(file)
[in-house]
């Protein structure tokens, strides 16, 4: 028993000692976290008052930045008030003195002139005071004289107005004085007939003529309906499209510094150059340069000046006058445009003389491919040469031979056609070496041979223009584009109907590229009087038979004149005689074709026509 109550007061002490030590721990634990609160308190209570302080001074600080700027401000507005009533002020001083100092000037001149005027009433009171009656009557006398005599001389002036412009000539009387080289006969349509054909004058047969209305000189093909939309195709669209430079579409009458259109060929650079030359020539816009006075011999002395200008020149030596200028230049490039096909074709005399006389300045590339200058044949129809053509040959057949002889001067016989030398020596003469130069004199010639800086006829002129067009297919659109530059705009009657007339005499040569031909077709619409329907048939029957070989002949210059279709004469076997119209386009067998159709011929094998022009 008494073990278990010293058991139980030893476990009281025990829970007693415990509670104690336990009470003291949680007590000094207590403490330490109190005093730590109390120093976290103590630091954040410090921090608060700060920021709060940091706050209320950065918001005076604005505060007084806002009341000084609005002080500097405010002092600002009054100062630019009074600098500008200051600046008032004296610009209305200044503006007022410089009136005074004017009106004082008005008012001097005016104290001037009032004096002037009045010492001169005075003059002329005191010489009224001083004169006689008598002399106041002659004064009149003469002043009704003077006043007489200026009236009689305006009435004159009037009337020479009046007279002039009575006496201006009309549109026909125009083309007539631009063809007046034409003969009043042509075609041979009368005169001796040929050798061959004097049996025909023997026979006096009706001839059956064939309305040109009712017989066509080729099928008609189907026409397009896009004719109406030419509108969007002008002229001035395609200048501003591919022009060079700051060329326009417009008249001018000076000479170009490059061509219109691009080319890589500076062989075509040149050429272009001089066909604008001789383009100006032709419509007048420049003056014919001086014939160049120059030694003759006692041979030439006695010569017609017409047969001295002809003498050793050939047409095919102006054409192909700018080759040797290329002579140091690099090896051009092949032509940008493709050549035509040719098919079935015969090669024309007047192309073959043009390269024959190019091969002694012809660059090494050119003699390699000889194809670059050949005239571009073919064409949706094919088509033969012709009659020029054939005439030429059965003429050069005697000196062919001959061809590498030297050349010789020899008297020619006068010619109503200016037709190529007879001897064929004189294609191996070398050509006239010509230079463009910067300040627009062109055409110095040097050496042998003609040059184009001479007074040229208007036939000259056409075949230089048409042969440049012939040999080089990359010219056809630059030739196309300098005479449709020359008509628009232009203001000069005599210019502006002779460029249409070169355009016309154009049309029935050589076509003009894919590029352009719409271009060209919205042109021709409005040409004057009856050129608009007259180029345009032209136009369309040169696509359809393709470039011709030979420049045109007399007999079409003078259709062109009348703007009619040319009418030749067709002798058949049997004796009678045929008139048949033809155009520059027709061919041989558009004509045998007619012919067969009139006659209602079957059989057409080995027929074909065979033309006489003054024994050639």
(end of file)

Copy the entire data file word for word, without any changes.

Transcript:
[in-house]
């Protein structure tokens, strides 16, 4: 028993000692976290008052930045008030003195002139005071004289107005004085007939003529309906499209510094150059340069000046006058445009003389491919040469031979056609070496041979223009584009109907590229009087038979004149005689074709026509 109550007061002490030590721990634990609160308190209570302080001074600080700027401000507005009533002020001083100092000037001149005027009433009171009656009557006398005599001389002036412009000539009387080289006969349509054909004058047969209305000189093909939309195709669209430079579409009458259109060929650079030359020539816009006075011999002395200008020149030596200028230049490039096909074709005399006389300045590339200058044949129809053509040959057949002889001067016989030398020596003469130069004199010639800086006829002129067009297919659109530059705009009657007339005499040569031909077709619409329907048939029957070989002949210059279709004469076997119209386009067998159709011929094998022009 008494073990278990010293058991139980030893476990009281025990829970007693415990509670104690336990009470003291949680007590000094207590403490330490109190005093730590109390120093976290103590630091954040410090921090608060700060920021709060940091706050209320950065918001005076604005505060007084806002009341000084609005002080500097405010002092600002009054100062630019009074600098500008200051600046008032004296610009209305200044503006007022410089009136005074004017009106004082008005008012001097005016104290001037009032004096002037009045010492001169005075003059002329005191010489009224001083004169006689008598002399106041002659004064009149003469002043009704003077006043007489200026009236009689305006009435004159009037009337020479009046007279002039009575006496201006009309549109026909125009083309007539631009063809007046034409003969009043042509075609041979009368005169001796040929050798061959004097049996025909023997026979006096009706001839059956064939309305040109009712017989066509080729099928008609189907026409397009896009004719109406030419509108969007002008002229001035395609200048501003591919022009060079700051060329326009417009008249001018000076000479170009490059061509219109691009080319890589500076062989075509040149050429272009001089066909604008001789383009100006032709419509007048420049003056014919001086014939160049120059030694003759006692041979030439006695010569017609017409047969001295002809003498050793050939047409095919102006054409192909700018080759040797290329002579140091690099090896051009092949032509940008493709050549035509040719098919079935015969090669024309007047192309073959043009390269024959190019091969002694012809660059090494050119003699390699000889194809670059050949005239571009073919064409949706094919088509033969012709009659020029054939005439030429059965003429050069005697000196062919001959061809590498030297050349010789020899008297020619006068010619109503200016037709190529007879001897064929004189294609191996070398050509006239010509230079463009910067300040627009062109055409110095040097050496042998003609040059184009001479007074040229208007036939000259056409075949230089048409042969440049012939040999080089990359010219056809630059030739196309300098005479449709020359008509628009232009203001000069005599210019502006002779460029249409070169355009016309154009049309029935050589076509003009894919590029352009719409271009060209919205042109021709409005040409004057009856050129608009007259180029345009032209136009369309040169696509359809393709470039011709030979420049045109007399007999079409003078259709062109009348703007009619040319009418030749067709002798058949049997004796009678045929008139048949033809155009520059027709061919041989558009004509045998007619012919067969009139006659209602079957059989057409080995027929074909065979033309006489003054024994050639």